Researchers from Spain have suggested that risk of developing Alzheimer’s disease are low among those who consider themselves responsible drinkers and avoid tobacco. The results tend to be more distinct in women, regardless of the choice in alcoholic beverage.
The study was conducted by researchers from the Department of Preventive Medicine and Public Health at the University of Valencia which involved data gathering from 422 elderly residents living in and around Valencia. And also, 176 of the respondents had been diagnosed with Alzheimer’s. The researchers asked the 246 subjects in the control group to complete questionnaires relating to lifetime exposure to alcohol as well as tobacco. Relatives of the Alzheimer’s patients completed the survey in their place.
The results gathered from the completed questionnaires showed that women who drank light to moderate amounts of alcohol (from one to two glasses daily) and did not smoke also had a 52 percent lower risk of Alzheimer’s as compared to those who abstained from both alcohol and tobacco. The results for the men in a similar grouping showed a 20 percent lower risk.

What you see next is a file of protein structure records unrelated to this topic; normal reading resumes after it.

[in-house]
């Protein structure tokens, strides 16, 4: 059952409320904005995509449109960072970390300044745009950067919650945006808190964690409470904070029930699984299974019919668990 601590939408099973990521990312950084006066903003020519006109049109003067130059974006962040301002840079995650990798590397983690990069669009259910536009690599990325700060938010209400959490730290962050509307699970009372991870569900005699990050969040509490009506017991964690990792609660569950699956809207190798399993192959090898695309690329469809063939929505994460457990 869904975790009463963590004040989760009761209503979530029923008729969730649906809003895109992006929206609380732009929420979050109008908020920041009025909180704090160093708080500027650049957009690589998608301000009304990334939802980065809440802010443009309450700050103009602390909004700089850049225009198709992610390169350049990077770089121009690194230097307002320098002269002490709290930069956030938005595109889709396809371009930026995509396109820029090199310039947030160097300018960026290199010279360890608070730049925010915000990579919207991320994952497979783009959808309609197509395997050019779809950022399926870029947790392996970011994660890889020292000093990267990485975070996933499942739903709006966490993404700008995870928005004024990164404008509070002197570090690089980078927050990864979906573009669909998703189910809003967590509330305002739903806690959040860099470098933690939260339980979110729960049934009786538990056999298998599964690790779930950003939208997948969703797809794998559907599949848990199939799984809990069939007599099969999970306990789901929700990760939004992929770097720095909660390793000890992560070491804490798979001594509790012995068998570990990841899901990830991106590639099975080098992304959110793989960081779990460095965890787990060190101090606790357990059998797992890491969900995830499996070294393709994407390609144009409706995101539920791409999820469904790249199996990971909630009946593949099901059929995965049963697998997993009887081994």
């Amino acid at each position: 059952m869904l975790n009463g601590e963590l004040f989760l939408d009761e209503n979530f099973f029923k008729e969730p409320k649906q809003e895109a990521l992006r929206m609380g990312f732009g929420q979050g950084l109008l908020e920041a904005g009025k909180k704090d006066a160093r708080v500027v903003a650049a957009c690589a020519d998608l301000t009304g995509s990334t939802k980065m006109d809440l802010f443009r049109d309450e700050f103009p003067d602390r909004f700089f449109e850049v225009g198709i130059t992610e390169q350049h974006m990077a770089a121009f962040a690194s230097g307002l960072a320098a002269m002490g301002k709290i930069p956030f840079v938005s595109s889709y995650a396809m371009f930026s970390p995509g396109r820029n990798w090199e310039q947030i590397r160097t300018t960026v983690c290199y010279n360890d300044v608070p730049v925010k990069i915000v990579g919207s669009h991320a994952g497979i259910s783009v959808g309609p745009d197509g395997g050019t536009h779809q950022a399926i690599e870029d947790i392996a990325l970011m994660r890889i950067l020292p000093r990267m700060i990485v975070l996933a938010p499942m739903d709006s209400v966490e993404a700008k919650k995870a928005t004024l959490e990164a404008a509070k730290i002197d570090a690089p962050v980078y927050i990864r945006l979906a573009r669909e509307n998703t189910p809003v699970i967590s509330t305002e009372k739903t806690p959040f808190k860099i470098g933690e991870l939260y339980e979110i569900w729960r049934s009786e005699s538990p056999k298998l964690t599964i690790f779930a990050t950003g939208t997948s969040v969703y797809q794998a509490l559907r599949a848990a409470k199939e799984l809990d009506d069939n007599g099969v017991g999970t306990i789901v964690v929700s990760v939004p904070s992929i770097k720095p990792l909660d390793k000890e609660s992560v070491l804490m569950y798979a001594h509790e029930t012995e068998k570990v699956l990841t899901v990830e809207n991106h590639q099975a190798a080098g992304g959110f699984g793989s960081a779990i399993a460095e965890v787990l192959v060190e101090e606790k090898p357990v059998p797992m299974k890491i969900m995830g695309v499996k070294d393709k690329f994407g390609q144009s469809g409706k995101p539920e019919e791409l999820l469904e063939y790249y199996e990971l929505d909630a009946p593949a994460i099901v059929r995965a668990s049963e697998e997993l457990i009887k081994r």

According to Ana Garcia, lead researcher in the study, Interactive effects of smoking and drinking are supported by the fact that both alcohol and tobacco affect brain neuronal receptors. she also adds that there might be a need to consider interactions between alcohol and tobacco as well as other interactions between gender when evaluating the effects of smoking and/or drinking with Alzheimer’s risk. There are also other factors that the researchers believe were not highlighted in the said study that might require further investigation. The results of the study was published in the May issue of the Journal of Alzheimer’s Disease.